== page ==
I claimed the table furthest from the entrance, near the change machine (thankfully operable; you can bet they keep that in good working order) and loaded two machines. When I got it going, I went back to the car to get my book and Big Mac combo. I wasn’t sure if there was a no food policy, so I planned to eat on the trunk of my car if necessary, but I couldn’t find a sign indicating such a policy’s existence. There was also no apparent no reading policy, thank goodness.

Before I tore in, I kind of swept all the dryer sheets into a small mountain with my foot, then threw it all away. There were a few scattered about the rest of the facility, so I gathered them, too, as well as the zippered bags and orphaned clothing I knew nobody was coming back for. Left the towels and pillow.

It was quite a bit nicer now.

A few people mentioned the mildew in the glass front-opening doors of the washers, and it was right there, a rather unsightly and unsettling reality I knew I was going to live with and not think about too much. At least the dryers looked clean and should kill any mildew spores or however mildew reproduces. Is it even a living creature?

My Big Mac and fries breakfast was delicious. I’ve made it a habit to order an extra Diet Coke with extra ice (it’s just a buck) even though I seldom finish both drinks. It’s better to have too much than not enough.

As I ate, I finished On the Horizon, which finished quite a bit better than it started. A security guard walked past the door a few times. I waved each time. He didn’t return the gesture, but it’s cool.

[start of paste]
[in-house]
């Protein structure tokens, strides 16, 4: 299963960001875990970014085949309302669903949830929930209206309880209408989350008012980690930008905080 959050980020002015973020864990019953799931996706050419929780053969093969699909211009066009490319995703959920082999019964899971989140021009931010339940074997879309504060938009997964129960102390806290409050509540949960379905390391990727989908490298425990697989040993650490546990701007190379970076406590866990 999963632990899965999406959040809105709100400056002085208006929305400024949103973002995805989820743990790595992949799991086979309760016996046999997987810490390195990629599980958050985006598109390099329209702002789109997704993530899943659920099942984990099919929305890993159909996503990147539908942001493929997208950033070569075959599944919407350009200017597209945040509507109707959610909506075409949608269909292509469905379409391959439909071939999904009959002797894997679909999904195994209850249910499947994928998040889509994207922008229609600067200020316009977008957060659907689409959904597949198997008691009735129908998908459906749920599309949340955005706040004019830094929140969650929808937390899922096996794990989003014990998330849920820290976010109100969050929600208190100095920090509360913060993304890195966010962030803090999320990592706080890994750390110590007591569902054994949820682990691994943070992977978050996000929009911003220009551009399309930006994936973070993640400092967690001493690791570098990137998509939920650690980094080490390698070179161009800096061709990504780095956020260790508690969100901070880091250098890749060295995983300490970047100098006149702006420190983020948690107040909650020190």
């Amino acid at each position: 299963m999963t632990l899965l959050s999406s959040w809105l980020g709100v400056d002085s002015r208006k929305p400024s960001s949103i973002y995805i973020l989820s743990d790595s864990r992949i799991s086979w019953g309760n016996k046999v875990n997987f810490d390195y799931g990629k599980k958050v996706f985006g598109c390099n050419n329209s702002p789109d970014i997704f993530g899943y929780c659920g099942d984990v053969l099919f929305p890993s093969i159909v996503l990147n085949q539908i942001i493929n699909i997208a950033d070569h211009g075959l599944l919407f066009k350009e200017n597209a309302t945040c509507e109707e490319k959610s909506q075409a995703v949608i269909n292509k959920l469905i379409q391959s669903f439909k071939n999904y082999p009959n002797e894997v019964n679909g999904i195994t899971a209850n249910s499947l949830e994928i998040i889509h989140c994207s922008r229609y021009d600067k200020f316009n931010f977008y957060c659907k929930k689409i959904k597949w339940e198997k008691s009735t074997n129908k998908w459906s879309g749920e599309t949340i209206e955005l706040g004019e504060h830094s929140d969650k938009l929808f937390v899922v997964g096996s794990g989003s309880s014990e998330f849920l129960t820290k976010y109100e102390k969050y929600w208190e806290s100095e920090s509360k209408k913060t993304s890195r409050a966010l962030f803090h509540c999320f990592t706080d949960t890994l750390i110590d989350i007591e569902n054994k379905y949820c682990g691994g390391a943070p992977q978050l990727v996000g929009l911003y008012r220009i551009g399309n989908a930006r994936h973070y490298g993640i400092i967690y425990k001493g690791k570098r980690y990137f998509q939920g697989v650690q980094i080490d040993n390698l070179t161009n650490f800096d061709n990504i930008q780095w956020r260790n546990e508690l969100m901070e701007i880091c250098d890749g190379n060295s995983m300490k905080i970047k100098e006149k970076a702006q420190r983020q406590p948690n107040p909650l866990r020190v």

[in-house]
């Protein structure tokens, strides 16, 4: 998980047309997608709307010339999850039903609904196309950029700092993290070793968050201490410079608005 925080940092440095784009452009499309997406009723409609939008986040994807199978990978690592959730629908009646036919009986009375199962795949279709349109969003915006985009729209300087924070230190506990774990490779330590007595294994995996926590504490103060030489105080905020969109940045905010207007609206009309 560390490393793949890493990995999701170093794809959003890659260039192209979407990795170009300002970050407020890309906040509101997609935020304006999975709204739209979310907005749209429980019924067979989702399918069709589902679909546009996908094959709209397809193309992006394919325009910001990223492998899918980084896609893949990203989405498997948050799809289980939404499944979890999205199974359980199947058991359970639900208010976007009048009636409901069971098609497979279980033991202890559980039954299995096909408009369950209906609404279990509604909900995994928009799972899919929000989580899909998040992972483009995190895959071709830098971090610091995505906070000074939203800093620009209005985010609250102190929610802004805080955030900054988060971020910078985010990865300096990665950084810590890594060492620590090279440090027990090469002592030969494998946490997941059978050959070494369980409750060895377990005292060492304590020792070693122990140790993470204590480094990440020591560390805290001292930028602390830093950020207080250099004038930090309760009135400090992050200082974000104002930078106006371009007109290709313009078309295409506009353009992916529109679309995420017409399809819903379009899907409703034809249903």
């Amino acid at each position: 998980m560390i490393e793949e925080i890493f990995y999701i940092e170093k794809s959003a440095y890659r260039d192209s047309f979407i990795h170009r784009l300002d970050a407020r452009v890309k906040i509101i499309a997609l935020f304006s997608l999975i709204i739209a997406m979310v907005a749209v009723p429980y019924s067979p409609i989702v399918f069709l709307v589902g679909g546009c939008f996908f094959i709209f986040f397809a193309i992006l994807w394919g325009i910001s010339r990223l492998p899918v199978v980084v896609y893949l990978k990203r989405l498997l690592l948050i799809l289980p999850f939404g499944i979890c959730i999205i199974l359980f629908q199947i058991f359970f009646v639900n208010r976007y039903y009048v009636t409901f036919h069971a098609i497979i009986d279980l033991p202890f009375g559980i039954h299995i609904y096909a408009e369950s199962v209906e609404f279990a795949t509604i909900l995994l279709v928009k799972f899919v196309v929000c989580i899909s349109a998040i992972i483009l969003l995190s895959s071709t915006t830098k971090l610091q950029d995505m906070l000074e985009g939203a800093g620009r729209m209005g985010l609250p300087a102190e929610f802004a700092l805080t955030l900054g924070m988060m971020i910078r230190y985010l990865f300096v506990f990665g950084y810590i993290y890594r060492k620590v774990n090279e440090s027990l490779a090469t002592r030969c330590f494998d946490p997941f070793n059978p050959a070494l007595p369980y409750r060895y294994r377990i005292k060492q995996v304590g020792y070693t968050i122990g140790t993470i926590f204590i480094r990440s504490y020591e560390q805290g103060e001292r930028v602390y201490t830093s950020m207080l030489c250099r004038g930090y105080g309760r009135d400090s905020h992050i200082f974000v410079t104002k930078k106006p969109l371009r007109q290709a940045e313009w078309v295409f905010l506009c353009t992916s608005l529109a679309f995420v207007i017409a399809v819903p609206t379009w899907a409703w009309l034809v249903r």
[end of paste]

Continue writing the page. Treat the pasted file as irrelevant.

About midway through my drying, two Micronesian women came in wearing masks (I put mine on too) to clean up. They were friendly but not too friendly, getting to work in their efficiently habituated way, both dealing with the trash first, checking all the machines, then one wiping down the washers and the other emptying lint traps on the dryers. By the time I was folding, one had already swept the floor while the other mopped. If either noticed the floors were unusually clean, neither said anything.

As I packed up to go, a guy backed his truck into the stall next to mine, and the women clearly recognized him. Maybe to empty the machines, or do some maintenance? I’m stereotyping because he was a guy and they were women, I know, but also his truck had a very utilitarian look while they’d arrived in a late-model, very clean four-door sedan of some make I couldn’t identify with a casual glance.

If I find myself between jobs again (not out of the question, ever), I might look into doing laundry maintenance. The hours would suit me, not to mention the quiet solitude. The laundry nearest my house had signs up last summer looking for a person to do nightly maintenance at that laundry and a couple of others.

Summary. In the positive column: five-minute drive from home, one block from a McD’s, good ATM right behind the building, well-lighted, untidy but not dirty (ignoring the mildew in the washers). no other patrons at three in the morning, and across the street from a 7-Eleven, if I should forget something essential. In the negative column: not as safe a neighborhood, suuuuuper untidy, much smaller, mildewy windows on the washers, and pricey!